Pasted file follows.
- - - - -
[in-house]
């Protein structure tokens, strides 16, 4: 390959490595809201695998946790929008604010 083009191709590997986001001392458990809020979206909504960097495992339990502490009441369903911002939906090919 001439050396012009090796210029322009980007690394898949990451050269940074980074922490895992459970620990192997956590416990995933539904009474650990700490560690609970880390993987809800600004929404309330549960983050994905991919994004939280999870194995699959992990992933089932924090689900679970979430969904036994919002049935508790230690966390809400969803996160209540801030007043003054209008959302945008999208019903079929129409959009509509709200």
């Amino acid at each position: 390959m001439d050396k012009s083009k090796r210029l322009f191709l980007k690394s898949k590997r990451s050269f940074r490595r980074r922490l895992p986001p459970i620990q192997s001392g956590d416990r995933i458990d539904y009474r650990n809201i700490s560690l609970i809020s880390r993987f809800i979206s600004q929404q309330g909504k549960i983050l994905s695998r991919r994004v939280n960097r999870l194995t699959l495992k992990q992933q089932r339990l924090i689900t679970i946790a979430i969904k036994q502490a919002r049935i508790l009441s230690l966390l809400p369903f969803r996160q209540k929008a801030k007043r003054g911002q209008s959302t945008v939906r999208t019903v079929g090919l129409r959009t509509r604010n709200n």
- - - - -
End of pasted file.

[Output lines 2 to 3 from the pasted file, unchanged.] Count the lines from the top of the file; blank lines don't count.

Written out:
């Protein structure tokens, strides 16, 4: 390959490595809201695998946790929008604010 083009191709590997986001001392458990809020979206909504960097495992339990502490009441369903911002939906090919 001439050396012009090796210029322009980007690394898949990451050269940074980074922490895992459970620990192997956590416990995933539904009474650990700490560690609970880390993987809800600004929404309330549960983050994905991919994004939280999870194995699959992990992933089932924090689900679970979430969904036994919002049935508790230690966390809400969803996160209540801030007043003054209008959302945008999208019903079929129409959009509509709200």
């Amino acid at each position: 390959m001439d050396k012009s083009k090796r210029l322009f191709l980007k690394s898949k590997r990451s050269f940074r490595r980074r922490l895992p986001p459970i620990q192997s001392g956590d416990r995933i458990d539904y009474r650990n809201i700490s560690l609970i809020s880390r993987f809800i979206s600004q929404q309330g909504k549960i983050l994905s695998r991919r994004v939280n960097r999870l194995t699959l495992k992990q992933q089932r339990l924090i689900t679970i946790a979430i969904k036994q502490a919002r049935i508790l009441s230690l966390l809400p369903f969803r996160q209540k929008a801030k007043r003054g911002q209008s959302t945008v939906r999208t019903v079929g090919l129409r959009t509509r604010n709200n």